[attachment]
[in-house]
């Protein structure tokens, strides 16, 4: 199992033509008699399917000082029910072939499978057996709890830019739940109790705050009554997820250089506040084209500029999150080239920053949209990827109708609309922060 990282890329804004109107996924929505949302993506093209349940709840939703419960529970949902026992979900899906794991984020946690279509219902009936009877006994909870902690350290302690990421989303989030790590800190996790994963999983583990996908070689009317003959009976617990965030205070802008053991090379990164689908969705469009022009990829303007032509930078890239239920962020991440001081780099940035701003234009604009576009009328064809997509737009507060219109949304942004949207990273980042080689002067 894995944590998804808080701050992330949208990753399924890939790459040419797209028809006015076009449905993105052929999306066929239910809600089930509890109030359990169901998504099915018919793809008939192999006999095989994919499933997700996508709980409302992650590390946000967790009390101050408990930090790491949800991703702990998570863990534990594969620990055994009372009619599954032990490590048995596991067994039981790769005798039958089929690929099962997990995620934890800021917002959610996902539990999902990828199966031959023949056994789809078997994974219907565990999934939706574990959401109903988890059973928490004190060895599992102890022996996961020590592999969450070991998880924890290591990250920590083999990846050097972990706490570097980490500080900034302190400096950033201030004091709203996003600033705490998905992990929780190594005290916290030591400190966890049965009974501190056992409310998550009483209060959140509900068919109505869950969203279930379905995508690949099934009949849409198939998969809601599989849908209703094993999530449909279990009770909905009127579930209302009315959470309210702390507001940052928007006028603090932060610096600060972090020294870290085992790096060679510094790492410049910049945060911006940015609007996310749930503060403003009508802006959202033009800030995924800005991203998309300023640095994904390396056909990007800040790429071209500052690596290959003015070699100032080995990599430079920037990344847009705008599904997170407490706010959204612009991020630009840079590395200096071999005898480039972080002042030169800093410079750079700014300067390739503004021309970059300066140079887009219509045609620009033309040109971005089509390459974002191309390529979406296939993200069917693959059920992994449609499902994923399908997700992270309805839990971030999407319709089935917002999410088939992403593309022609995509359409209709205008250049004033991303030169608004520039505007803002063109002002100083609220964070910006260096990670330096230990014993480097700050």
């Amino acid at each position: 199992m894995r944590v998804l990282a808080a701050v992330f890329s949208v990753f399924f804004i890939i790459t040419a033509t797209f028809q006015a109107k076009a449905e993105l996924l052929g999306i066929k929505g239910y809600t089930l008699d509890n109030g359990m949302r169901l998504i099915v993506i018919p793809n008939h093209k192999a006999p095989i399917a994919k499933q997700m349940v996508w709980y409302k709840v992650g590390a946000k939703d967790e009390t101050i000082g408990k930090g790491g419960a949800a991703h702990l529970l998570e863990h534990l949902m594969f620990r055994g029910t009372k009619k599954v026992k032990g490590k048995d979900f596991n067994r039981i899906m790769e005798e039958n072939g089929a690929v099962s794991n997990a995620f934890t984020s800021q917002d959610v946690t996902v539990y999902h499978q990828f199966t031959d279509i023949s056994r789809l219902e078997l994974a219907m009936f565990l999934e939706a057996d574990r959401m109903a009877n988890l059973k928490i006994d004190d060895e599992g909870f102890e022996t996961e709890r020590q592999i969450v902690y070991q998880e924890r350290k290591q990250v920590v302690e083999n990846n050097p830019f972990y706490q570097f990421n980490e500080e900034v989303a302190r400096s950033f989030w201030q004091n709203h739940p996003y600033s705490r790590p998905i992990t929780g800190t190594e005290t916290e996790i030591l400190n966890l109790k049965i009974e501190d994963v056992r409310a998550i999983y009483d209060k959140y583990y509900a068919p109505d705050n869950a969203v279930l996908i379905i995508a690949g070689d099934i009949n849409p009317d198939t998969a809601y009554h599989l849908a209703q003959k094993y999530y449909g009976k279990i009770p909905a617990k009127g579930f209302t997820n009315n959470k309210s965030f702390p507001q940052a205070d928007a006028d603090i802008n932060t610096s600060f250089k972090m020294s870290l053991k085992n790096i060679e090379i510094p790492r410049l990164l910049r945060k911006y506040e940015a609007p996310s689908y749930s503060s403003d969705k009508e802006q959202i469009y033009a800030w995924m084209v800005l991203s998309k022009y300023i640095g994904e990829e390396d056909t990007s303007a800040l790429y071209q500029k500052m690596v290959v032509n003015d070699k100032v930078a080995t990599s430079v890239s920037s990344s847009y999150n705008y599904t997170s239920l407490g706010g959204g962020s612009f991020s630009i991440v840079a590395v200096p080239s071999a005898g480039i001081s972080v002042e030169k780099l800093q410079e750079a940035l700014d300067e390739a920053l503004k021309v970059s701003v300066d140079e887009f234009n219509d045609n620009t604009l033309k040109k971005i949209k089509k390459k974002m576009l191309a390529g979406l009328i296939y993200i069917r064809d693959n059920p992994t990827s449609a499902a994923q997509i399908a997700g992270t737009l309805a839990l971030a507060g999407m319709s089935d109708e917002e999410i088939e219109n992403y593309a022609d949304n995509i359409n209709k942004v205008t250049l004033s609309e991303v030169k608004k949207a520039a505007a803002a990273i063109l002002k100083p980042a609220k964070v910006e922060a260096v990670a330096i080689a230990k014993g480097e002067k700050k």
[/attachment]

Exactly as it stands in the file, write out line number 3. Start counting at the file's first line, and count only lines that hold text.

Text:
């Amino acid at each position: 199992m894995r944590v998804l990282a808080a701050v992330f890329s949208v990753f399924f804004i890939i790459t040419a033509t797209f028809q006015a109107k076009a449905e993105l996924l052929g999306i066929k929505g239910y809600t089930l008699d509890n109030g359990m949302r169901l998504i099915v993506i018919p793809n008939h093209k192999a006999p095989i399917a994919k499933q997700m349940v996508w709980y409302k709840v992650g590390a946000k939703d967790e009390t101050i000082g408990k930090g790491g419960a949800a991703h702990l529970l998570e863990h534990l949902m594969f620990r055994g029910t009372k009619k599954v026992k032990g490590k048995d979900f596991n067994r039981i899906m790769e005798e039958n072939g089929a690929v099962s794991n997990a995620f934890t984020s800021q917002d959610v946690t996902v539990y999902h499978q990828f199966t031959d279509i023949s056994r789809l219902e078997l994974a219907m009936f565990l999934e939706a057996d574990r959401m109903a009877n988890l059973k928490i006994d004190d060895e599992g909870f102890e022996t996961e709890r020590q592999i969450v902690y070991q998880e924890r350290k290591q990250v920590v302690e083999n990846n050097p830019f972990y706490q570097f990421n980490e500080e900034v989303a302190r400096s950033f989030w201030q004091n709203h739940p996003y600033s705490r790590p998905i992990t929780g800190t190594e005290t916290e996790i030591l400190n966890l109790k049965i009974e501190d994963v056992r409310a998550i999983y009483d209060k959140y583990y509900a068919p109505d705050n869950a969203v279930l996908i379905i995508a690949g070689d099934i009949n849409p009317d198939t998969a809601y009554h599989l849908a209703q003959k094993y999530y449909g009976k279990i009770p909905a617990k009127g579930f209302t997820n009315n959470k309210s965030f702390p507001q940052a205070d928007a006028d603090i802008n932060t610096s600060f250089k972090m020294s870290l053991k085992n790096i060679e090379i510094p790492r410049l990164l910049r945060k911006y506040e940015a609007p996310s689908y749930s503060s403003d969705k009508e802006q959202i469009y033009a800030w995924m084209v800005l991203s998309k022009y300023i640095g994904e990829e390396d056909t990007s303007a800040l790429y071209q500029k500052m690596v290959v032509n003015d070699k100032v930078a080995t990599s430079v890239s920037s990344s847009y999150n705008y599904t997170s239920l407490g706010g959204g962020s612009f991020s630009i991440v840079a590395v200096p080239s071999a005898g480039i001081s972080v002042e030169k780099l800093q410079e750079a940035l700014d300067e390739a920053l503004k021309v970059s701003v300066d140079e887009f234009n219509d045609n620009t604009l033309k040109k971005i949209k089509k390459k974002m576009l191309a390529g979406l009328i296939y993200i069917r064809d693959n059920p992994t990827s449609a499902a994923q997509i399908a997700g992270t737009l309805a839990l971030a507060g999407m319709s089935d109708e917002e999410i088939e219109n992403y593309a022609d949304n995509i359409n209709k942004v205008t250049l004033s609309e991303v030169k608004k949207a520039a505007a803002a990273i063109l002002k100083p980042a609220k964070v910006e922060a260096v990670a330096i080689a230990k014993g480097e002067k700050k």